Friday, July 8, 2016

A Remarkable July Cold Surge on Tap

Ask and you shall receive.  A remarkable July cold surge is on tap with a cold-frontal passage on Sunday ushering in some remarkably cold air for this time of year.  By Monday morning, 700-mb (10,000 feet) temperatures across all of northern Utah are below 2ºC and across portions of northern Utah are below 0ºC.

The GFS forecast for 700-mb temperature at 6 am Monday morning at the Salt Lake City aiprot is -0.5ºC.  The NAM is even colder at -1.4ºC.  This is rare territory for the month of July.  The sounding combined sounding record for Ogden (back in the day) and Salt Lake City shows the lowest July 700-mb temperature in the record is -1.4ºC.  For all but two days in the month, the record low is above 0ºC.

Bottom line is that on Sunday night you should throw open the windows and cool the house like you rarely can in July.  If you are going to be at upper elevations camping or backpacking, you should be prepared for cold weather and below freezing temperatures.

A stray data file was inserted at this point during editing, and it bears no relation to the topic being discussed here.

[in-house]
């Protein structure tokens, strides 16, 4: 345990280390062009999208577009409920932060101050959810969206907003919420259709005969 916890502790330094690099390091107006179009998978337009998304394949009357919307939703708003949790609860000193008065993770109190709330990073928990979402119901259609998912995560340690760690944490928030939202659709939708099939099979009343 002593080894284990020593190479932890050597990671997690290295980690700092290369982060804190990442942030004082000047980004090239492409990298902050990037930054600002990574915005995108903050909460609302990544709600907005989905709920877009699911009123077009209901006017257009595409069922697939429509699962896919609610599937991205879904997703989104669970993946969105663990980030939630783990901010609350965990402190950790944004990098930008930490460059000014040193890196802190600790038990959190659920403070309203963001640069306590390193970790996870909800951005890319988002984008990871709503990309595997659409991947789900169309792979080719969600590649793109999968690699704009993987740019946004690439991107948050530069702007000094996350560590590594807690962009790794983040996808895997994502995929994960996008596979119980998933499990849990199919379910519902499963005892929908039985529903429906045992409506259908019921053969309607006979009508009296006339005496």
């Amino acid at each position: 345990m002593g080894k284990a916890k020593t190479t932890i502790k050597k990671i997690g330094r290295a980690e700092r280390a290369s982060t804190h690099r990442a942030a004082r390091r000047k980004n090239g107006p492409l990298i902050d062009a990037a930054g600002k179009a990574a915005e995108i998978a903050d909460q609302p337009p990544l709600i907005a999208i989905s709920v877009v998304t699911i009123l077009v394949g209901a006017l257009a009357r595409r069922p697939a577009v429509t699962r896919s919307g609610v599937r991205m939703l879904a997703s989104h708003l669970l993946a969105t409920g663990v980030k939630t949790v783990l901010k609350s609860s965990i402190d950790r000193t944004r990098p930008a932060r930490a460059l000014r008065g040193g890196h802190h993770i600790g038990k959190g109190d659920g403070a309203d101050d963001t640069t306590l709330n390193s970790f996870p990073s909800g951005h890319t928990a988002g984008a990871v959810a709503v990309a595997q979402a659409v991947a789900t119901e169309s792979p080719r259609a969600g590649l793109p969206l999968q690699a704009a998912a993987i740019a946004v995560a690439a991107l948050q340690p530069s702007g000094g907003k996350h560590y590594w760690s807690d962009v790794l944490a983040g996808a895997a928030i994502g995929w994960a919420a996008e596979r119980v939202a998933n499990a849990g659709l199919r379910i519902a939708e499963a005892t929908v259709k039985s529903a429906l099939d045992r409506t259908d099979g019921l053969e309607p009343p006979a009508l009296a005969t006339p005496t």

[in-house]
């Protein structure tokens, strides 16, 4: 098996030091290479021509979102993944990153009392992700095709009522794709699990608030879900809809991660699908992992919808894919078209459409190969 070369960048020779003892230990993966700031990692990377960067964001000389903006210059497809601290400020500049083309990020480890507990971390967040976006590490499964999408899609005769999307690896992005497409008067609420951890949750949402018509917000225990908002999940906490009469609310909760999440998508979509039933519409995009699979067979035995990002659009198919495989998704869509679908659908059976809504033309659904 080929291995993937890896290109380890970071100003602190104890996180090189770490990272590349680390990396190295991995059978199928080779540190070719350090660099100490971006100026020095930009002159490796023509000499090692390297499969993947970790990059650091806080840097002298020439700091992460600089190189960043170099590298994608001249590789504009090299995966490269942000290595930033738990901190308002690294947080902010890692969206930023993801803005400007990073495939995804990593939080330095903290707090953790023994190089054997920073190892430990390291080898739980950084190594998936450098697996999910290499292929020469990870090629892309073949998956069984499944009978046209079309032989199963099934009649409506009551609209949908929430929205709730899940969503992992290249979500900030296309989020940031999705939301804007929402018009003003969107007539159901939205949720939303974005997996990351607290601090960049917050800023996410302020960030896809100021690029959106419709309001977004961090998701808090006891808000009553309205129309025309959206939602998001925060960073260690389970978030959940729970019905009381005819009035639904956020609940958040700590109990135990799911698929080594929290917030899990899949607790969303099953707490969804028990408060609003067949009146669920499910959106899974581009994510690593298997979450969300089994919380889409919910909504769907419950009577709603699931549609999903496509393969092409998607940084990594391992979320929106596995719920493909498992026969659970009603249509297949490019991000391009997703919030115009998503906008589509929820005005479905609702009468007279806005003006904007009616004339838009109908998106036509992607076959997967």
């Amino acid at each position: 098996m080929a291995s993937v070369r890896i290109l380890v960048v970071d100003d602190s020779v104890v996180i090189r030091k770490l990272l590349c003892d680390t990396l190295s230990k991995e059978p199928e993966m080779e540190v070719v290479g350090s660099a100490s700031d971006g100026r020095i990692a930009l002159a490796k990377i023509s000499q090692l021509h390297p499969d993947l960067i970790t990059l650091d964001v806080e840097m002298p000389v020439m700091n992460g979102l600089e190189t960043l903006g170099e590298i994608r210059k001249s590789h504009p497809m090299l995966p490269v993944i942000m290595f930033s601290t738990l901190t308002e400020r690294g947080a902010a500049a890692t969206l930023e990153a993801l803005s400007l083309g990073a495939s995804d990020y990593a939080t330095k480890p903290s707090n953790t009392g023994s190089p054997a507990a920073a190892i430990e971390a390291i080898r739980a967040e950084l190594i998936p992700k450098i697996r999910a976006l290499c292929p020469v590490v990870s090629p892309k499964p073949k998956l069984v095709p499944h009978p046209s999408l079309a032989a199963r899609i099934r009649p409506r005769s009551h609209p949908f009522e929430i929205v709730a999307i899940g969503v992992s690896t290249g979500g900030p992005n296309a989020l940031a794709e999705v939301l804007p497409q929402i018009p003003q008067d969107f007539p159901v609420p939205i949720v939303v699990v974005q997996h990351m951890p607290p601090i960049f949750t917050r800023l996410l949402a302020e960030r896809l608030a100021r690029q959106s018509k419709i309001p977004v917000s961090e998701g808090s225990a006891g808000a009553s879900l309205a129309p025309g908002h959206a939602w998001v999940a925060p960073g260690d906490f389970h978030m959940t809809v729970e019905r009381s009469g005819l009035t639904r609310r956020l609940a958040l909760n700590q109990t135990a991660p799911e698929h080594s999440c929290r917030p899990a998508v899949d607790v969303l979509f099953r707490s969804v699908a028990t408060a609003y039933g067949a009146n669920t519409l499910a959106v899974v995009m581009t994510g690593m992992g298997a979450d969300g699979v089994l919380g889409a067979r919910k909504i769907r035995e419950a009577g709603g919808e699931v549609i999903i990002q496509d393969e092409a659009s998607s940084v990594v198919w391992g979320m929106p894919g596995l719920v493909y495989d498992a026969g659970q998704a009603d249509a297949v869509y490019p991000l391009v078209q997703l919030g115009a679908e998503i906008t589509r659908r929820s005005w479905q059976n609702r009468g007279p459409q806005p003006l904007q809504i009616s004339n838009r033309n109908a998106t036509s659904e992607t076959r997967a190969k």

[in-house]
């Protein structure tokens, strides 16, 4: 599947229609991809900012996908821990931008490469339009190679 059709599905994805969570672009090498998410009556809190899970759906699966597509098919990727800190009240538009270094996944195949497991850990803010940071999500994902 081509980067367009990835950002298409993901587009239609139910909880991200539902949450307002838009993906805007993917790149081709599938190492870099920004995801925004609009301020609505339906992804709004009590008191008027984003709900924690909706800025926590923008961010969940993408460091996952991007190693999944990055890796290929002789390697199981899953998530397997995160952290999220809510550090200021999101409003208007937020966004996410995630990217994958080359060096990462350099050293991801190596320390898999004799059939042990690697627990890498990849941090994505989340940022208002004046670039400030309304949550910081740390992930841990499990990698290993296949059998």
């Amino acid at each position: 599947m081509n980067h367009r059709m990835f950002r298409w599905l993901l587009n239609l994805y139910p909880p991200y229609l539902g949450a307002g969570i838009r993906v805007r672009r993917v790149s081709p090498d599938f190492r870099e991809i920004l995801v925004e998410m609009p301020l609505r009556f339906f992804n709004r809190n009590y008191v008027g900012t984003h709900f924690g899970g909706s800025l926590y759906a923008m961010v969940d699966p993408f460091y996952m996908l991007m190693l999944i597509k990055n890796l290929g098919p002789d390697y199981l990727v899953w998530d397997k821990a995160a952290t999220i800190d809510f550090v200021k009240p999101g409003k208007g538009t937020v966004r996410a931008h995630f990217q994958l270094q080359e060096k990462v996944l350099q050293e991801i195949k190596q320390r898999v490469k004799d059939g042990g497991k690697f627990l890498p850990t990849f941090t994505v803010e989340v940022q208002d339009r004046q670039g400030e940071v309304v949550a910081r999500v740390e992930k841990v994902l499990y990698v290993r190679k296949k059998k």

On Monday, the lowest maximum temperature observed in the instrumented record at Salt Lake City is 65ºF, but we will certainly be warmer than that in the afternoon.  In July, if you want to set a lowest maximum temperature record, you need a cold airmass and precipitation.  Instead, it will be dry Monday afternoon with a high in the mid 70s, which should be remarkably pleasant.  The record low minimum temperature on Monday is 48ºF.  I can't rule that out, but I think it is unlikely we'll get that cold.

If you take a look at all the minimum temperature records for the Salt Lake City airport in July, they were all set prior to 1968 except for a 48 on July 11th (which also happens to be the date on Monday), which was set in 1983, and a 54 on July 26, which was set in 1993.  It's damn hard to break a minimum temperature record at the Salt Lake City airport any time of year, but really hard in July.  I suspect this reflects several factors, including climate change, urbanization, instrumentation location, and changes in the land surface near and around the current airport observing location.  Even sniffing 50ºF would be a very impressive July minimum temperature given the current climate and characteristics of the Salt Lake City airport observing site.


  1. July snow in Idaho Wyoming!

  2. I am going to guess that we come within about a degree or two of the record low, perhaps tying it. This partly based on wind direction which may minimize urban effects on the airport site.